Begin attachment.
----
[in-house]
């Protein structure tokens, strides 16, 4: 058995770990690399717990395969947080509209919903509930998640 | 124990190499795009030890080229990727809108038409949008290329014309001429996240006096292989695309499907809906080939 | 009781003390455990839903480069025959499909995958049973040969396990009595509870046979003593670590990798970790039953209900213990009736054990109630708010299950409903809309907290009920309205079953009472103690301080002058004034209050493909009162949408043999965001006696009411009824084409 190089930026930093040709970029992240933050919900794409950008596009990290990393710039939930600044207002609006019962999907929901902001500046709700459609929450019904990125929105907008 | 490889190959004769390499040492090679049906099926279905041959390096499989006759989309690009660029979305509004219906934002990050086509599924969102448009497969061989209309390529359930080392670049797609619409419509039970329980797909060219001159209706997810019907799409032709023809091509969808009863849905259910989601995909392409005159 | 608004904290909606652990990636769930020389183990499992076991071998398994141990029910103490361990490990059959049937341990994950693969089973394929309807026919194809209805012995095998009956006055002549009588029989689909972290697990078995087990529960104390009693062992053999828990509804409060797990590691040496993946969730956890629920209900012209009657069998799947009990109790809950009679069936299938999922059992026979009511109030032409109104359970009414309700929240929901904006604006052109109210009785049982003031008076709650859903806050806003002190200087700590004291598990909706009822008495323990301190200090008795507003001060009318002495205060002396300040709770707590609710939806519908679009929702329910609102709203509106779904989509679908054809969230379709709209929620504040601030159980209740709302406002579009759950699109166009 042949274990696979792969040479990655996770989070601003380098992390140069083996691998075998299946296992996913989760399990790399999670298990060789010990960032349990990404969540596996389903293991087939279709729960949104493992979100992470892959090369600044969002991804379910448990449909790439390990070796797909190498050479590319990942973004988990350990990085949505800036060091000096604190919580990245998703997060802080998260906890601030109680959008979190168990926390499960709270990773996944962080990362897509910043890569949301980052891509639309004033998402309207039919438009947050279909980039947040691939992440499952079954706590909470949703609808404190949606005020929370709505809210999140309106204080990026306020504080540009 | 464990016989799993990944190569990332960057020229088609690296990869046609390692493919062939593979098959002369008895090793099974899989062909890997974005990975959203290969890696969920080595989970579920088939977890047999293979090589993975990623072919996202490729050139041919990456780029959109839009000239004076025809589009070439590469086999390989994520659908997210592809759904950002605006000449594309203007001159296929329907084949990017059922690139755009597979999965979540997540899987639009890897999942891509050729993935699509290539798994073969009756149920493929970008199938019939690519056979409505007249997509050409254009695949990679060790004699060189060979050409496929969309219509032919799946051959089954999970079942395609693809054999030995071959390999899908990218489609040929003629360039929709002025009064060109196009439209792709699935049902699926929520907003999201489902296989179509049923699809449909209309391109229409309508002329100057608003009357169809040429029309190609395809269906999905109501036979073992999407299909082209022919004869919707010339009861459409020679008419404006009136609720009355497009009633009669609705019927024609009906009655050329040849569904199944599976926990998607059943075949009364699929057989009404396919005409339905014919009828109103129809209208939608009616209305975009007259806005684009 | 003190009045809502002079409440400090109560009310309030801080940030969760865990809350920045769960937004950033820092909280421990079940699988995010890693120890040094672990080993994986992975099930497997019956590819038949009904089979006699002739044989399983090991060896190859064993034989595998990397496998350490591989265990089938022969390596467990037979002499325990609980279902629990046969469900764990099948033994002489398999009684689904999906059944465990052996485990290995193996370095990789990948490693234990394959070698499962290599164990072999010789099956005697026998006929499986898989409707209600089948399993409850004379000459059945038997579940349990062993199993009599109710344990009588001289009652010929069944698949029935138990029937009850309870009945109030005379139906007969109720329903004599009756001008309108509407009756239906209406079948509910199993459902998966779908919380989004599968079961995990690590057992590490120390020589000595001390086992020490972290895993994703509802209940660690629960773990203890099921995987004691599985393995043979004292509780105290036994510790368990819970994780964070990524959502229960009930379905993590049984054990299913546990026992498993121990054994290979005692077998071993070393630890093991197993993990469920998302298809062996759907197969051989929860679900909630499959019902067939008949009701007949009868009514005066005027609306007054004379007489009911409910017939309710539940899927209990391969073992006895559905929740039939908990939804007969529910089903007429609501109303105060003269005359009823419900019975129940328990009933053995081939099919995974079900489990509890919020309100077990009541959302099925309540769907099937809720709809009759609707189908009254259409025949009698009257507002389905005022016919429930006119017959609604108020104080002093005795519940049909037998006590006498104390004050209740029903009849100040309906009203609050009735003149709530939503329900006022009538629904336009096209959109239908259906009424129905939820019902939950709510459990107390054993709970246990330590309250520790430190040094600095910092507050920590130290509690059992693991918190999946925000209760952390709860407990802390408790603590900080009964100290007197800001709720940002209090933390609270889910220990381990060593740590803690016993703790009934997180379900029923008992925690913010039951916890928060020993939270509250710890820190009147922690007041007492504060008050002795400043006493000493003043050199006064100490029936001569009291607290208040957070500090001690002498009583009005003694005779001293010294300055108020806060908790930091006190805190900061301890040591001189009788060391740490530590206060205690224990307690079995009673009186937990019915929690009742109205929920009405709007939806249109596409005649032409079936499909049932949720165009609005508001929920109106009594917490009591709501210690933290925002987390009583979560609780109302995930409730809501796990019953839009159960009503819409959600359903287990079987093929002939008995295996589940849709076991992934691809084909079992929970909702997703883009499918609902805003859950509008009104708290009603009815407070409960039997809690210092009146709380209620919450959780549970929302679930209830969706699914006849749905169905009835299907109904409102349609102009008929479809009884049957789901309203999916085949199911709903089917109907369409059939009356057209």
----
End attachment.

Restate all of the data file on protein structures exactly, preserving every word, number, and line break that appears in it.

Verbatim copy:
[in-house]
């Protein structure tokens, strides 16, 4: 058995770990690399717990395969947080509209919903509930998640 | 124990190499795009030890080229990727809108038409949008290329014309001429996240006096292989695309499907809906080939 | 009781003390455990839903480069025959499909995958049973040969396990009595509870046979003593670590990798970790039953209900213990009736054990109630708010299950409903809309907290009920309205079953009472103690301080002058004034209050493909009162949408043999965001006696009411009824084409 190089930026930093040709970029992240933050919900794409950008596009990290990393710039939930600044207002609006019962999907929901902001500046709700459609929450019904990125929105907008 | 490889190959004769390499040492090679049906099926279905041959390096499989006759989309690009660029979305509004219906934002990050086509599924969102448009497969061989209309390529359930080392670049797609619409419509039970329980797909060219001159209706997810019907799409032709023809091509969808009863849905259910989601995909392409005159 | 608004904290909606652990990636769930020389183990499992076991071998398994141990029910103490361990490990059959049937341990994950693969089973394929309807026919194809209805012995095998009956006055002549009588029989689909972290697990078995087990529960104390009693062992053999828990509804409060797990590691040496993946969730956890629920209900012209009657069998799947009990109790809950009679069936299938999922059992026979009511109030032409109104359970009414309700929240929901904006604006052109109210009785049982003031008076709650859903806050806003002190200087700590004291598990909706009822008495323990301190200090008795507003001060009318002495205060002396300040709770707590609710939806519908679009929702329910609102709203509106779904989509679908054809969230379709709209929620504040601030159980209740709302406002579009759950699109166009 042949274990696979792969040479990655996770989070601003380098992390140069083996691998075998299946296992996913989760399990790399999670298990060789010990960032349990990404969540596996389903293991087939279709729960949104493992979100992470892959090369600044969002991804379910448990449909790439390990070796797909190498050479590319990942973004988990350990990085949505800036060091000096604190919580990245998703997060802080998260906890601030109680959008979190168990926390499960709270990773996944962080990362897509910043890569949301980052891509639309004033998402309207039919438009947050279909980039947040691939992440499952079954706590909470949703609808404190949606005020929370709505809210999140309106204080990026306020504080540009 | 464990016989799993990944190569990332960057020229088609690296990869046609390692493919062939593979098959002369008895090793099974899989062909890997974005990975959203290969890696969920080595989970579920088939977890047999293979090589993975990623072919996202490729050139041919990456780029959109839009000239004076025809589009070439590469086999390989994520659908997210592809759904950002605006000449594309203007001159296929329907084949990017059922690139755009597979999965979540997540899987639009890897999942891509050729993935699509290539798994073969009756149920493929970008199938019939690519056979409505007249997509050409254009695949990679060790004699060189060979050409496929969309219509032919799946051959089954999970079942395609693809054999030995071959390999899908990218489609040929003629360039929709002025009064060109196009439209792709699935049902699926929520907003999201489902296989179509049923699809449909209309391109229409309508002329100057608003009357169809040429029309190609395809269906999905109501036979073992999407299909082209022919004869919707010339009861459409020679008419404006009136609720009355497009009633009669609705019927024609009906009655050329040849569904199944599976926990998607059943075949009364699929057989009404396919005409339905014919009828109103129809209208939608009616209305975009007259806005684009 | 003190009045809502002079409440400090109560009310309030801080940030969760865990809350920045769960937004950033820092909280421990079940699988995010890693120890040094672990080993994986992975099930497997019956590819038949009904089979006699002739044989399983090991060896190859064993034989595998990397496998350490591989265990089938022969390596467990037979002499325990609980279902629990046969469900764990099948033994002489398999009684689904999906059944465990052996485990290995193996370095990789990948490693234990394959070698499962290599164990072999010789099956005697026998006929499986898989409707209600089948399993409850004379000459059945038997579940349990062993199993009599109710344990009588001289009652010929069944698949029935138990029937009850309870009945109030005379139906007969109720329903004599009756001008309108509407009756239906209406079948509910199993459902998966779908919380989004599968079961995990690590057992590490120390020589000595001390086992020490972290895993994703509802209940660690629960773990203890099921995987004691599985393995043979004292509780105290036994510790368990819970994780964070990524959502229960009930379905993590049984054990299913546990026992498993121990054994290979005692077998071993070393630890093991197993993990469920998302298809062996759907197969051989929860679900909630499959019902067939008949009701007949009868009514005066005027609306007054004379007489009911409910017939309710539940899927209990391969073992006895559905929740039939908990939804007969529910089903007429609501109303105060003269005359009823419900019975129940328990009933053995081939099919995974079900489990509890919020309100077990009541959302099925309540769907099937809720709809009759609707189908009254259409025949009698009257507002389905005022016919429930006119017959609604108020104080002093005795519940049909037998006590006498104390004050209740029903009849100040309906009203609050009735003149709530939503329900006022009538629904336009096209959109239908259906009424129905939820019902939950709510459990107390054993709970246990330590309250520790430190040094600095910092507050920590130290509690059992693991918190999946925000209760952390709860407990802390408790603590900080009964100290007197800001709720940002209090933390609270889910220990381990060593740590803690016993703790009934997180379900029923008992925690913010039951916890928060020993939270509250710890820190009147922690007041007492504060008050002795400043006493000493003043050199006064100490029936001569009291607290208040957070500090001690002498009583009005003694005779001293010294300055108020806060908790930091006190805190900061301890040591001189009788060391740490530590206060205690224990307690079995009673009186937990019915929690009742109205929920009405709007939806249109596409005649032409079936499909049932949720165009609005508001929920109106009594917490009591709501210690933290925002987390009583979560609780109302995930409730809501796990019953839009159960009503819409959600359903287990079987093929002939008995295996589940849709076991992934691809084909079992929970909702997703883009499918609902805003859950509008009104708290009603009815407070409960039997809690210092009146709380209620919450959780549970929302679930209830969706699914006849749905169905009835299907109904409102349609102009008929479809009884049957789901309203999916085949199911709903089917109907369409059939009356057209």